10. #5–David, I do not believe I have missed the point at all. Daniel posed a question: “After all, how many Southern Gospel songs would you enjoy as an instrumental piece—taking the soundtrack and adding in a cello part for the melody—if you didn’t already know the lyrics, and if that didn’t add to your enjoyment of the song?” And I started thinking of songs that have beautful melodies, and there are a lot of them. Now, Daniel didn’t specify whether this is in the context of live performance or CD or specifically songs that cause such a stir that they make us bolt out of our seats. He said, “How many would you enjoy…” and I think there are considerably more than two. One song recently sung at our church is “I Can Feel His Hand In Mine,” and that melody is beautiful. I can hear that as an orchestrated piece from a big band era and I imagine it sounding wonderful.

    And I think it needs to be distinguished that we’re not simply referring to a southern gospel track, but a bonafide instrumental number where one or more instruments breaks out and leads the melody throughout the song.

    I agree with Megan in that a song I’m not familiar with can still generate a strong positive reaction.

    Perhaps a more appropriate title for this thread would be “would you enjoy most southern gospel songs done as instrumentals as much if you didn’t know the lyrics,” rather than “is southern gospel a lyric-driven genre?” Because it sort of seems like we’re all mixing apples and oranges, and it really should be a no-brainer that true southern gospel music should be lyric driven by containing the Gospel of Jesus Christ.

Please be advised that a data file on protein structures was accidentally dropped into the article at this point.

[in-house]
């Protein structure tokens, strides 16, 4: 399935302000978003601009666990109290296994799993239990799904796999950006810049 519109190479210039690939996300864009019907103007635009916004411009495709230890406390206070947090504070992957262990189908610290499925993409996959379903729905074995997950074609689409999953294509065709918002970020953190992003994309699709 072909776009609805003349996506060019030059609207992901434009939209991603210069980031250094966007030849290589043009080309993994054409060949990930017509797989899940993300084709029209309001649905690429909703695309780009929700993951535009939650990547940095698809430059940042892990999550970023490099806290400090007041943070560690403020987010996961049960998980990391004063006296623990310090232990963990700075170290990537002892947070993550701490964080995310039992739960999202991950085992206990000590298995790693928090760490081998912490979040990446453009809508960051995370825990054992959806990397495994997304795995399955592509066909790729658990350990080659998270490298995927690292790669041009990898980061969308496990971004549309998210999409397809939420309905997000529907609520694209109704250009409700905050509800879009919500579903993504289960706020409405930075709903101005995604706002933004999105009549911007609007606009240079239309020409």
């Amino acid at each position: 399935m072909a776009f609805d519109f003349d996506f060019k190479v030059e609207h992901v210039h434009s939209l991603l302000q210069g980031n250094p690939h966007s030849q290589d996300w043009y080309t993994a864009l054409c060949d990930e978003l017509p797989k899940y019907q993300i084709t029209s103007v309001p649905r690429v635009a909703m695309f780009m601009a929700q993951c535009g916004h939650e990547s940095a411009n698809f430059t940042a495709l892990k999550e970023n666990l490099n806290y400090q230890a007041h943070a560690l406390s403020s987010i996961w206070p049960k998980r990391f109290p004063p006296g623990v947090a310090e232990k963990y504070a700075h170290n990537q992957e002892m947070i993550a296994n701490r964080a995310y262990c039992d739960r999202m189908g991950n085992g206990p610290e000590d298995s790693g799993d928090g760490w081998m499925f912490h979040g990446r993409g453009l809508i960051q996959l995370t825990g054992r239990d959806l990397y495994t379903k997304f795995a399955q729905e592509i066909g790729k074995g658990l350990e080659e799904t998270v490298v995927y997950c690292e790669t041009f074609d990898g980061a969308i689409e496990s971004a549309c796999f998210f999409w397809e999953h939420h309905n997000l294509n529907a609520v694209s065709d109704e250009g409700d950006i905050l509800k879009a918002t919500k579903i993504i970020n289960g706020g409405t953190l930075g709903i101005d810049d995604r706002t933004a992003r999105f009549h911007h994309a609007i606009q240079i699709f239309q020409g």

• I didn’t say there were only two. “I Can Feel His Hand In Mine” is a great example of another song that belongs on that short, short list. 🙂

  11. Last I checked, they still call it southern gospel MUSIC, not southern gospel poetry.

    Have your favorite group show up without their ubiquitous “band-in-a-box” and do a concert of just reading lyrics. Tell us all how the response was?

    This post illustrates exactly why the genre is dying. All the blogs and forums are filled with posts on how wonderful the words are, who wore what, what type of bus is best, where to buy p.a., how important is a soundman, what label should I sign with, radio promotion, why isn’t my group at NQC, etc. etc. But the most important thing, the music, nope … nobody ever wants to talk about that! Southern gospel MUSIC is the only specialty genre of music where the actual music is relegated to non-factor status.